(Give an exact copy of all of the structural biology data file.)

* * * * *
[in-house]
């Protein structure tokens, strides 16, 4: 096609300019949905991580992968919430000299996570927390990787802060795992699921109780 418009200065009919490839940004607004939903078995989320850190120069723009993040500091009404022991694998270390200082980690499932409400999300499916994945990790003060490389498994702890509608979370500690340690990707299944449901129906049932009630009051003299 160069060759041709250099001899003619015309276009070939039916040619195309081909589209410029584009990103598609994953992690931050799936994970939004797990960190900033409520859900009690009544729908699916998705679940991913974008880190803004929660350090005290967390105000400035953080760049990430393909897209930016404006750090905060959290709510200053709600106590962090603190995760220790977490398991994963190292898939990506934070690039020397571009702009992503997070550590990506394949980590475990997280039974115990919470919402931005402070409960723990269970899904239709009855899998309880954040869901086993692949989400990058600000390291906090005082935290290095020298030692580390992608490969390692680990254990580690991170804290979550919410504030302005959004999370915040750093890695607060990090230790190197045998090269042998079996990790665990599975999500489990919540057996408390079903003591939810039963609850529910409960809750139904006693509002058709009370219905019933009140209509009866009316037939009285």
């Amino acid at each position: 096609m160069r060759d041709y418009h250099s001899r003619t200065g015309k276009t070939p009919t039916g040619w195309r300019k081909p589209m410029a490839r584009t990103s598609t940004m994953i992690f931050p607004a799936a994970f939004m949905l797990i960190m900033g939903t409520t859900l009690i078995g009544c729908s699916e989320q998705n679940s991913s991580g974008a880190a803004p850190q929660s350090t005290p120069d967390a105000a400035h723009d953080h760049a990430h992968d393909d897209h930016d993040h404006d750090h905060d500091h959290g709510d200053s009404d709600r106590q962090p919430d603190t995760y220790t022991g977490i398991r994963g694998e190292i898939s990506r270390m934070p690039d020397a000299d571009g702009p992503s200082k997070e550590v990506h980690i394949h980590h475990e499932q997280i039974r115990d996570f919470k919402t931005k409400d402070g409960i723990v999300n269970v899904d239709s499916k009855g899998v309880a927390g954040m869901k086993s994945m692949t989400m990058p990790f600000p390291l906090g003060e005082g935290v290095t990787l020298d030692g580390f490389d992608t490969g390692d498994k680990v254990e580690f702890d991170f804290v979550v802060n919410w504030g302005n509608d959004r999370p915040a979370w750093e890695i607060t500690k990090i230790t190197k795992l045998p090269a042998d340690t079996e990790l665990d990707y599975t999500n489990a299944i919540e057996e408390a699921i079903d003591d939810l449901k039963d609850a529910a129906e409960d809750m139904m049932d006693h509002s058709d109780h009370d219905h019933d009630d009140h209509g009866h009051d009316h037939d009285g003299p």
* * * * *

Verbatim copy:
[in-house]
């Protein structure tokens, strides 16, 4: 096609300019949905991580992968919430000299996570927390990787802060795992699921109780 418009200065009919490839940004607004939903078995989320850190120069723009993040500091009404022991694998270390200082980690499932409400999300499916994945990790003060490389498994702890509608979370500690340690990707299944449901129906049932009630009051003299 160069060759041709250099001899003619015309276009070939039916040619195309081909589209410029584009990103598609994953992690931050799936994970939004797990960190900033409520859900009690009544729908699916998705679940991913974008880190803004929660350090005290967390105000400035953080760049990430393909897209930016404006750090905060959290709510200053709600106590962090603190995760220790977490398991994963190292898939990506934070690039020397571009702009992503997070550590990506394949980590475990997280039974115990919470919402931005402070409960723990269970899904239709009855899998309880954040869901086993692949989400990058600000390291906090005082935290290095020298030692580390992608490969390692680990254990580690991170804290979550919410504030302005959004999370915040750093890695607060990090230790190197045998090269042998079996990790665990599975999500489990919540057996408390079903003591939810039963609850529910409960809750139904006693509002058709009370219905019933009140209509009866009316037939009285």
């Amino acid at each position: 096609m160069r060759d041709y418009h250099s001899r003619t200065g015309k276009t070939p009919t039916g040619w195309r300019k081909p589209m410029a490839r584009t990103s598609t940004m994953i992690f931050p607004a799936a994970f939004m949905l797990i960190m900033g939903t409520t859900l009690i078995g009544c729908s699916e989320q998705n679940s991913s991580g974008a880190a803004p850190q929660s350090t005290p120069d967390a105000a400035h723009d953080h760049a990430h992968d393909d897209h930016d993040h404006d750090h905060d500091h959290g709510d200053s009404d709600r106590q962090p919430d603190t995760y220790t022991g977490i398991r994963g694998e190292i898939s990506r270390m934070p690039d020397a000299d571009g702009p992503s200082k997070e550590v990506h980690i394949h980590h475990e499932q997280i039974r115990d996570f919470k919402t931005k409400d402070g409960i723990v999300n269970v899904d239709s499916k009855g899998v309880a927390g954040m869901k086993s994945m692949t989400m990058p990790f600000p390291l906090g003060e005082g935290v290095t990787l020298d030692g580390f490389d992608t490969g390692d498994k680990v254990e580690f702890d991170f804290v979550v802060n919410w504030g302005n509608d959004r999370p915040a979370w750093e890695i607060t500690k990090i230790t190197k795992l045998p090269a042998d340690t079996e990790l665990d990707y599975t999500n489990a299944i919540e057996e408390a699921i079903d003591d939810l449901k039963d609850a529910a129906e409960d809750m139904m049932d006693h509002s058709d109780h009370d219905h019933d009630d009140h209509g009866h009051d009316h037939d009285g003299p």